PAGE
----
Police in B.C. issued 34 per cent more tickets for distracted driving in 2011 than the previous year, according to the provincial government.

In a written release, the province said using a hand-held cellphone is the top cause of distracted driving, and evidence shows talking on a cellphone while driving reduces a driver's field of vision by 50 per cent and quadruples the risk of causing a motor vehicle crash.

"Could any phone call or text message be worth that risk?" said Solicitor General Shirley Bond.

"When you buckle up, make it part of your routine to leave your electronic devices in the trunk, a purse or a briefcase. Don't risk getting a fine, points or, worse yet, a serious injury or death."

According to the province, 46,008 tickets were issued to drivers for using a hand-held electronic device while driving between Feb. 1, 2010 and Sept. 30, 2011.

During the same time period, another 1,372 tickets were issued to drivers for emailing or texting while driving.

"This law gave police another enforcement tool to help make roads safer, but two years later we are still seeing too many drivers texting, emailing and generally not paying attention behind the wheel," said Victoria chief Const. Jamie Graham.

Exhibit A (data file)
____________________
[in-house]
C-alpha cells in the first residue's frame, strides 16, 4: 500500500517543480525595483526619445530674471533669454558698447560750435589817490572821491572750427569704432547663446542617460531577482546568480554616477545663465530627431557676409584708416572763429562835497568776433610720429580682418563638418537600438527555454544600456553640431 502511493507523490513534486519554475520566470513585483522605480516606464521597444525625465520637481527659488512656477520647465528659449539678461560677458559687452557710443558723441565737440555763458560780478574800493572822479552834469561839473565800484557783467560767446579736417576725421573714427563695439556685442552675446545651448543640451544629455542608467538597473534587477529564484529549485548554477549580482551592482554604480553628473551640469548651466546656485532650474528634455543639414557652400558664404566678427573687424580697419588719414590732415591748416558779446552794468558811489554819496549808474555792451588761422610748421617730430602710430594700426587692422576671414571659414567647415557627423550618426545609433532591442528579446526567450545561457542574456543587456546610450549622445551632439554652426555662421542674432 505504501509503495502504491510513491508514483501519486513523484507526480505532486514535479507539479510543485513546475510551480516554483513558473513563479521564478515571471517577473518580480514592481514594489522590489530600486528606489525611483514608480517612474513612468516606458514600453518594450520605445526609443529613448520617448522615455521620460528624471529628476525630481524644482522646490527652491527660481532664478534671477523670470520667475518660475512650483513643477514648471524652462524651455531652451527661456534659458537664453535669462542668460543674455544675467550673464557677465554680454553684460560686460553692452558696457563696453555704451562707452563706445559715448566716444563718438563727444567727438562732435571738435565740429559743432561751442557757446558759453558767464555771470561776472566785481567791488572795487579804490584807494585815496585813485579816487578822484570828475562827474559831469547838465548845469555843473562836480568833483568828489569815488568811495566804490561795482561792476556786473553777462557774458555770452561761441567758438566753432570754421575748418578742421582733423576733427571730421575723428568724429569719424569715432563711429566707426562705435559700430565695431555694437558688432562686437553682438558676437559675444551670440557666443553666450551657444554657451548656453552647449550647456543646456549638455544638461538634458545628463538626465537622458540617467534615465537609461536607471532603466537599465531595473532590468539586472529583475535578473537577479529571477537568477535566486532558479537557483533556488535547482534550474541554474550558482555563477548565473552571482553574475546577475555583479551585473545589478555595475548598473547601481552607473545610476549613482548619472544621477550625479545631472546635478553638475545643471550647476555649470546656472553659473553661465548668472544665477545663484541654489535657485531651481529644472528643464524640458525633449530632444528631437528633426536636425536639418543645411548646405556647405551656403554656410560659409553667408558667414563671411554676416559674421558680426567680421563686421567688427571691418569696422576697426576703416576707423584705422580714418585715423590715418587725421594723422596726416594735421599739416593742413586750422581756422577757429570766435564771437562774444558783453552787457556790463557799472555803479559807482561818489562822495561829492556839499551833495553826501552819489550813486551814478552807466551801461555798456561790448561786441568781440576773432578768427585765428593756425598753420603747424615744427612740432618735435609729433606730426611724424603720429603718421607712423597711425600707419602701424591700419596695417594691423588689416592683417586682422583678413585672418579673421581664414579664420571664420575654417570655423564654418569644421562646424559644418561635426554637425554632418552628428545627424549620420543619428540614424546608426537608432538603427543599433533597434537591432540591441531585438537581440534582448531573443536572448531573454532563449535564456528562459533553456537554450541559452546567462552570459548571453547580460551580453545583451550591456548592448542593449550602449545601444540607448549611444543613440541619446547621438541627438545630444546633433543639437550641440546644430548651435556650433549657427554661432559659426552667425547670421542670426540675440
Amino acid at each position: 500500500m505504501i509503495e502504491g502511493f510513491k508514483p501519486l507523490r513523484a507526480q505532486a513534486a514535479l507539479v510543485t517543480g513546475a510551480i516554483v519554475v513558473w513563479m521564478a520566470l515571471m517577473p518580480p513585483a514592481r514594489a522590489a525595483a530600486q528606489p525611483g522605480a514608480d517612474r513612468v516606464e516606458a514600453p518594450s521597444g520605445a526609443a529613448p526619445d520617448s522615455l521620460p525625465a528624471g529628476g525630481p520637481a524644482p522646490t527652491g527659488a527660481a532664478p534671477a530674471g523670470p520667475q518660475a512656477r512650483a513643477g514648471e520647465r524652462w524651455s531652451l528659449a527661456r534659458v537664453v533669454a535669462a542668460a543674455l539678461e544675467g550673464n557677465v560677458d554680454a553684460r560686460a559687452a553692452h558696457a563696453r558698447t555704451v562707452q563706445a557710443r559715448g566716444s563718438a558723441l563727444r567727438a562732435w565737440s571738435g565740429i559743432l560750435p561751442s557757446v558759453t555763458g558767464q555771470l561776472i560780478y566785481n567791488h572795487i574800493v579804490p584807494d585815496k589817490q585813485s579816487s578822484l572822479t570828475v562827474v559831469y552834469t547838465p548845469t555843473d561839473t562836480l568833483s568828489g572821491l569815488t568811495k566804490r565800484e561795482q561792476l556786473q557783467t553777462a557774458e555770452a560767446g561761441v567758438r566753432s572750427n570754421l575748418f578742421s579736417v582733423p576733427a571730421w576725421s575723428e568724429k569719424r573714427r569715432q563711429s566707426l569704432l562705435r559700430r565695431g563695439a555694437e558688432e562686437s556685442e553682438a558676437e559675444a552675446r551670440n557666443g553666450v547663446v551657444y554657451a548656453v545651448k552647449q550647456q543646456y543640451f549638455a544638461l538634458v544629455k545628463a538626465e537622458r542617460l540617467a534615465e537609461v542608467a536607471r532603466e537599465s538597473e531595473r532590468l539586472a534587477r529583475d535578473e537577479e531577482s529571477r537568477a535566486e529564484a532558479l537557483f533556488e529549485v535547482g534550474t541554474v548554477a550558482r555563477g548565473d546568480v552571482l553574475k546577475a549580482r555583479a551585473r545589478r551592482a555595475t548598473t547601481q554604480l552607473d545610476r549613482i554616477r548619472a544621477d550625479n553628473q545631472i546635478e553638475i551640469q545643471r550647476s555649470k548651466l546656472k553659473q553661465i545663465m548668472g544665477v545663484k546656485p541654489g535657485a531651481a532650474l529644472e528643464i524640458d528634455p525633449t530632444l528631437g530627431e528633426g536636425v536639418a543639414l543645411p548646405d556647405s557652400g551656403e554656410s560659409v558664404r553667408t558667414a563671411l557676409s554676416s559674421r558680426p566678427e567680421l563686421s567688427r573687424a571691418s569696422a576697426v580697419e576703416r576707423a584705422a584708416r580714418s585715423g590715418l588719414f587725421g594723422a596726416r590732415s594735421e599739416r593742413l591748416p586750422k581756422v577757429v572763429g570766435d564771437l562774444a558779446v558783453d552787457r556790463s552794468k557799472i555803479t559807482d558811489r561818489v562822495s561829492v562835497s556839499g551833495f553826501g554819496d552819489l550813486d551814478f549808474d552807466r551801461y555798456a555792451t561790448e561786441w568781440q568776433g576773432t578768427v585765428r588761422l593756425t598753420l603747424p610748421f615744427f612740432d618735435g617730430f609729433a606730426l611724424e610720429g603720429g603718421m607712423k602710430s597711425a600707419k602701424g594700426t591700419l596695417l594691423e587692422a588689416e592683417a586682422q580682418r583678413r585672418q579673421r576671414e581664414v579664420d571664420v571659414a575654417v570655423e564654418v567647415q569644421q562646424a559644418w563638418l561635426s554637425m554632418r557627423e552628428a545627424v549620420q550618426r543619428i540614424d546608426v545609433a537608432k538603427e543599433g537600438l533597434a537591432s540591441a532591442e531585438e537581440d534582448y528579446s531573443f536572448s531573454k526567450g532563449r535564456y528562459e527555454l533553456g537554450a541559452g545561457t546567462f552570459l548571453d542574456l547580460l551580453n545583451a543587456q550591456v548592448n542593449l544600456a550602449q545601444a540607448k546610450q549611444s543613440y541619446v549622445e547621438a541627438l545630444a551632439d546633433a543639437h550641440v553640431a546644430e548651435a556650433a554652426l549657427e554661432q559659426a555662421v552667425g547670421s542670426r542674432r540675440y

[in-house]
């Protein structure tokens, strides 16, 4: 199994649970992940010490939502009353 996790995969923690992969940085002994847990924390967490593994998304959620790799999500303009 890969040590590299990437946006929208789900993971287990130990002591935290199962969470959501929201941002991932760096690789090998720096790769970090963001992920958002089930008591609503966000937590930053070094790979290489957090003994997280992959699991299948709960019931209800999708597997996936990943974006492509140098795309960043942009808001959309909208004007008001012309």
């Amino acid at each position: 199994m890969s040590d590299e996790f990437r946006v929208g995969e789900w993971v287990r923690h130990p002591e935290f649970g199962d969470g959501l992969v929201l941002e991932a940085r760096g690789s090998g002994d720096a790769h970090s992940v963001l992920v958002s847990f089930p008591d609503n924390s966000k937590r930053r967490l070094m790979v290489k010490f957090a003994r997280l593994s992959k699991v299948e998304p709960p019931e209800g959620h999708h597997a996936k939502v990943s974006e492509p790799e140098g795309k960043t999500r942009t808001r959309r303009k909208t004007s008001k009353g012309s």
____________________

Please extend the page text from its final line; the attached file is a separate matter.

"This dangerous behaviour has to stop or we will continue to see unnecessary and tragic accidents on the roads of British Columbia."

According to the province, distracted driving includes the use of cellular phones, GPS, adjusting stereos or tending to children.

B.C.'s distracted driving law came into effect in 2010, prohibiting drivers from talking on a hand-held phone or using an electronic device.  The offence carries a $167-fine, and drivers caught texting or emailing can also be subject to three points against their driving licence.

Corrections

  • An earlier version of this story stated 16 lives had been saved in two years thanks to B.C.'s distracted driving laws. The province now says it was incorrect to link the lives saved directly to the legislation.
    Jan 08, 2012 9:20 AM PT